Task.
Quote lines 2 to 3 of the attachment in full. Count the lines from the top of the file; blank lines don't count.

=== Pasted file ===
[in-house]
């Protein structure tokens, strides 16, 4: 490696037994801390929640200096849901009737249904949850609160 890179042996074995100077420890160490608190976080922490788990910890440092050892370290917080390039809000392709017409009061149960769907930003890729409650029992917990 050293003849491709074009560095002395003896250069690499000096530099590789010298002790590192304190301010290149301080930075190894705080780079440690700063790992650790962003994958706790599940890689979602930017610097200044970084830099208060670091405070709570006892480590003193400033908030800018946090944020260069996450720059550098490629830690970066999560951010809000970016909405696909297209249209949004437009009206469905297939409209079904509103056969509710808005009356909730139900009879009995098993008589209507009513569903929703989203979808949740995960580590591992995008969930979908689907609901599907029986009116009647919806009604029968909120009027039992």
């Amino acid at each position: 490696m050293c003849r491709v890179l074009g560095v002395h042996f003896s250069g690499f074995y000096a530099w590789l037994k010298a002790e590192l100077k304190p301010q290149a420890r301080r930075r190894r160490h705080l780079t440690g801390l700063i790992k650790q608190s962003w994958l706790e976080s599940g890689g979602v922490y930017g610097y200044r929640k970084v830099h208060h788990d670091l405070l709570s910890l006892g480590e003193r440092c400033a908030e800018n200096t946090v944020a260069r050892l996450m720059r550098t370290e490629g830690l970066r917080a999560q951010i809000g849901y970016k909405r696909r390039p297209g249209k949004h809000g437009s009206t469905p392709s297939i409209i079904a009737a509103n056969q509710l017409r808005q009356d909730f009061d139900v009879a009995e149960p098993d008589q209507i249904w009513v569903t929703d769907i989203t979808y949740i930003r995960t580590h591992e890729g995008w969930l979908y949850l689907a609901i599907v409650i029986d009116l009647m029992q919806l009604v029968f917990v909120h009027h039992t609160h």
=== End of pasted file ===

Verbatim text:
């Protein structure tokens, strides 16, 4: 490696037994801390929640200096849901009737249904949850609160 890179042996074995100077420890160490608190976080922490788990910890440092050892370290917080390039809000392709017409009061149960769907930003890729409650029992917990 050293003849491709074009560095002395003896250069690499000096530099590789010298002790590192304190301010290149301080930075190894705080780079440690700063790992650790962003994958706790599940890689979602930017610097200044970084830099208060670091405070709570006892480590003193400033908030800018946090944020260069996450720059550098490629830690970066999560951010809000970016909405696909297209249209949004437009009206469905297939409209079904509103056969509710808005009356909730139900009879009995098993008589209507009513569903929703989203979808949740995960580590591992995008969930979908689907609901599907029986009116009647919806009604029968909120009027039992």
């Amino acid at each position: 490696m050293c003849r491709v890179l074009g560095v002395h042996f003896s250069g690499f074995y000096a530099w590789l037994k010298a002790e590192l100077k304190p301010q290149a420890r301080r930075r190894r160490h705080l780079t440690g801390l700063i790992k650790q608190s962003w994958l706790e976080s599940g890689g979602v922490y930017g610097y200044r929640k970084v830099h208060h788990d670091l405070l709570s910890l006892g480590e003193r440092c400033a908030e800018n200096t946090v944020a260069r050892l996450m720059r550098t370290e490629g830690l970066r917080a999560q951010i809000g849901y970016k909405r696909r390039p297209g249209k949004h809000g437009s009206t469905p392709s297939i409209i079904a009737a509103n056969q509710l017409r808005q009356d909730f009061d139900v009879a009995e149960p098993d008589q209507i249904w009513v569903t929703d769907i989203t979808y949740i930003r995960t580590h591992e890729g995008w969930l979908y949850l689907a609901i599907v409650i029986d009116l009647m029992q919806l009604v029968f917990v909120h009027h039992t609160h």